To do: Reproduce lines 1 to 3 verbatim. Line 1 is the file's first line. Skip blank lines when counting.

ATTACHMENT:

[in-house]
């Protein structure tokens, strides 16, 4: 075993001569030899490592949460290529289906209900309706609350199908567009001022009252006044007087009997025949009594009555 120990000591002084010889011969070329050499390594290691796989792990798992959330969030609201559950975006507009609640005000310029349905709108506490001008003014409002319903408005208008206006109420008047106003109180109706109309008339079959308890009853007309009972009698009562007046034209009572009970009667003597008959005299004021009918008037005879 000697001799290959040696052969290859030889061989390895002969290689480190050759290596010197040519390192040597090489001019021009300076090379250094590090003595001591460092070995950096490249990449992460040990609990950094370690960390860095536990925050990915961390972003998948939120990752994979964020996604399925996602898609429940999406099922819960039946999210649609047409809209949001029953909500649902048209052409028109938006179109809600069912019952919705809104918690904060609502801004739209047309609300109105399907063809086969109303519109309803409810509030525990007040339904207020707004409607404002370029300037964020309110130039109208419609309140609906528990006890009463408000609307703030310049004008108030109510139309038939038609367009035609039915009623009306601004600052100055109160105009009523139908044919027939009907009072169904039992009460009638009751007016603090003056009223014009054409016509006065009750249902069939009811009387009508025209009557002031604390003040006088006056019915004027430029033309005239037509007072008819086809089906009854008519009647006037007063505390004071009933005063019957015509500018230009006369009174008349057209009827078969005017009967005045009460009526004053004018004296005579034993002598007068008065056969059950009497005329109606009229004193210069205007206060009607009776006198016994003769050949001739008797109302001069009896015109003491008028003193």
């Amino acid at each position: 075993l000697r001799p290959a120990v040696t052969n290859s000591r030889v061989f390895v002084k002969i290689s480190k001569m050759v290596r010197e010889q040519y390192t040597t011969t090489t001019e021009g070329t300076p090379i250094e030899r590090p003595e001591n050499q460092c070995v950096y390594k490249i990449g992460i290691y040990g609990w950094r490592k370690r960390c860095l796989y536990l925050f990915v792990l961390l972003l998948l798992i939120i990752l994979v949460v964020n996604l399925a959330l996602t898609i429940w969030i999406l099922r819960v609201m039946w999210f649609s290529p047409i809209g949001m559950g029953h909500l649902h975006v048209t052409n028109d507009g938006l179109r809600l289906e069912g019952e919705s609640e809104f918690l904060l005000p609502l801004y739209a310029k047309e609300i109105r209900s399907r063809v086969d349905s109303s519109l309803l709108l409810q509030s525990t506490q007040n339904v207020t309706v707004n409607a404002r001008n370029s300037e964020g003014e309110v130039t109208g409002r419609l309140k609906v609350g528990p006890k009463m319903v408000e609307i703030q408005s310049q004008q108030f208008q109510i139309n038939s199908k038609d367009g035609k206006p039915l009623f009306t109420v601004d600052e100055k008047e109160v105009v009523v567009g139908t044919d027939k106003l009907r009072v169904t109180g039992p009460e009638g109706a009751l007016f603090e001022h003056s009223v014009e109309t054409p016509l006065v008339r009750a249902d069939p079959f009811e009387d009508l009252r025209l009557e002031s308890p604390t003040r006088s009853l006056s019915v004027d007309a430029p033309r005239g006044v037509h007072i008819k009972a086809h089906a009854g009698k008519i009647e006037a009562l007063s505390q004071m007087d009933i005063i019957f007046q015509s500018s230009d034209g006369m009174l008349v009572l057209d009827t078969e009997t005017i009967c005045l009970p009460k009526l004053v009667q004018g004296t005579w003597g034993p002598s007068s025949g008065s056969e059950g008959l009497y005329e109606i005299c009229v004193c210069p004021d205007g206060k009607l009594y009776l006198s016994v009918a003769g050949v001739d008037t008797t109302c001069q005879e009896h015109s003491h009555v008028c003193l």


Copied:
[in-house]
């Protein structure tokens, strides 16, 4: 075993001569030899490592949460290529289906209900309706609350199908567009001022009252006044007087009997025949009594009555 120990000591002084010889011969070329050499390594290691796989792990798992959330969030609201559950975006507009609640005000310029349905709108506490001008003014409002319903408005208008206006109420008047106003109180109706109309008339079959308890009853007309009972009698009562007046034209009572009970009667003597008959005299004021009918008037005879 000697001799290959040696052969290859030889061989390895002969290689480190050759290596010197040519390192040597090489001019021009300076090379250094590090003595001591460092070995950096490249990449992460040990609990950094370690960390860095536990925050990915961390972003998948939120990752994979964020996604399925996602898609429940999406099922819960039946999210649609047409809209949001029953909500649902048209052409028109938006179109809600069912019952919705809104918690904060609502801004739209047309609300109105399907063809086969109303519109309803409810509030525990007040339904207020707004409607404002370029300037964020309110130039109208419609309140609906528990006890009463408000609307703030310049004008108030109510139309038939038609367009035609039915009623009306601004600052100055109160105009009523139908044919027939009907009072169904039992009460009638009751007016603090003056009223014009054409016509006065009750249902069939009811009387009508025209009557002031604390003040006088006056019915004027430029033309005239037509007072008819086809089906009854008519009647006037007063505390004071009933005063019957015509500018230009006369009174008349057209009827078969005017009967005045009460009526004053004018004296005579034993002598007068008065056969059950009497005329109606009229004193210069205007206060009607009776006198016994003769050949001739008797109302001069009896015109003491008028003193």
């Amino acid at each position: 075993l000697r001799p290959a120990v040696t052969n290859s000591r030889v061989f390895v002084k002969i290689s480190k001569m050759v290596r010197e010889q040519y390192t040597t011969t090489t001019e021009g070329t300076p090379i250094e030899r590090p003595e001591n050499q460092c070995v950096y390594k490249i990449g992460i290691y040990g609990w950094r490592k370690r960390c860095l796989y536990l925050f990915v792990l961390l972003l998948l798992i939120i990752l994979v949460v964020n996604l399925a959330l996602t898609i429940w969030i999406l099922r819960v609201m039946w999210f649609s290529p047409i809209g949001m559950g029953h909500l649902h975006v048209t052409n028109d507009g938006l179109r809600l289906e069912g019952e919705s609640e809104f918690l904060l005000p609502l801004y739209a310029k047309e609300i109105r209900s399907r063809v086969d349905s109303s519109l309803l709108l409810q509030s525990t506490q007040n339904v207020t309706v707004n409607a404002r001008n370029s300037e964020g003014e309110v130039t109208g409002r419609l309140k609906v609350g528990p006890k009463m319903v408000e609307i703030q408005s310049q004008q108030f208008q109510i139309n038939s199908k038609d367009g035609k206006p039915l009623f009306t109420v601004d600052e100055k008047e109160v105009v009523v567009g139908t044919d027939k106003l009907r009072v169904t109180g039992p009460e009638g109706a009751l007016f603090e001022h003056s009223v014009e109309t054409p016509l006065v008339r009750a249902d069939p079959f009811e009387d009508l009252r025209l009557e002031s308890p604390t003040r006088s009853l006056s019915v004027d007309a430029p033309r005239g006044v037509h007072i008819k009972a086809h089906a009854g009698k008519i009647e006037a009562l007063s505390q004071m007087d009933i005063i019957f007046q015509s500018s230009d034209g006369m009174l008349v009572l057209d009827t078969e009997t005017i009967c005045l009970p009460k009526l004053v009667q004018g004296t005579w003597g034993p002598s007068s025949g008065s056969e059950g008959l009497y005329e109606i005299c009229v004193c210069p004021d205007g206060k009607l009594y009776l006198s016994v009918a003769g050949v001739d008037t008797t109302c001069q005879e009896h015109s003491h009555v008028c003193l």